When President Obama and Attorney General Eric Holder announced in February that the administration would no longer defend the Defense of Marriage Act in court, prominent Republicans were quick to criticize the decision. Mitt Romney called it “an unfortunate mistake,” Newt Gingrich said, “The President is replacing the rule of law with the rule of Obama,” Rep. Michele Bachmann (R-MN) joined 80 other Representatives in cosponsoring a resolution condemning the President, and Mike Huckabee is still using the decision to attack Obama.
But this week, Gov. Scott Walker (R) made the exact same decision in Wisconsin, and now these conservatives are mum. Walker inherited a case from Gov. Jim Doyle (D) defending a 2009 domestic partnership law from a suit claiming it violated the 2006 constitutional amendment banning same-sex marriage or “substantially similar” statuses. On Friday, he filed a motion withdrawing from the defense because he believes the registry is unconstitutional. His attorney, Brian Hagedorn, wrote:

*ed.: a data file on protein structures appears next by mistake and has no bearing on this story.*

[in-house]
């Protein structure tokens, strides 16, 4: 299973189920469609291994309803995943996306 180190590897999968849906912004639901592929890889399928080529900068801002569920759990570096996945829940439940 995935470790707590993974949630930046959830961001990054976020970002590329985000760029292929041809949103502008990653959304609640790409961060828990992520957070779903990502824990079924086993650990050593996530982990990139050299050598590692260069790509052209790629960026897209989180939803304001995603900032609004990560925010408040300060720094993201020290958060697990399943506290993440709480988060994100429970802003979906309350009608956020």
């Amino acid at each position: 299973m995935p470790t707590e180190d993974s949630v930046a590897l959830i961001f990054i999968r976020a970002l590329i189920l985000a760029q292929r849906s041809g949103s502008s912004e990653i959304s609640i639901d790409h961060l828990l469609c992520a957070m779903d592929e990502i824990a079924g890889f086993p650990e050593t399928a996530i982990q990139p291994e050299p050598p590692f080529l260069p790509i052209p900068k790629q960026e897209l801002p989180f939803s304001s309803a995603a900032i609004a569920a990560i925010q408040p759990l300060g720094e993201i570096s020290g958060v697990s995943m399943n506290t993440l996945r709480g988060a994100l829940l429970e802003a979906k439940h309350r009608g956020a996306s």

If the governor determines that defending a law would be contrary to the state’s constitution, he cannot order the defense of the law because of his oath to support the Wisconsin Constitution. To allow the previous administration’s analysis to bind a subsequent administration would be contrary to what justice requires.
Many conservatives also have criticized law firm King & Spalding for backing out of defending DOMA, promulgating the talking point that “everybody deserves a defense.” Apparently, “everybody” does not include Wisconsin same-sex couples, who depend on domestic partnerships for protections like hospital visitation rights.
If Walker is not violating his duties, then neither was Obama. Anybody who criticized the President should follow through in criticizing Walker for the same decision or apologize for their partisan, anti-gay attacks.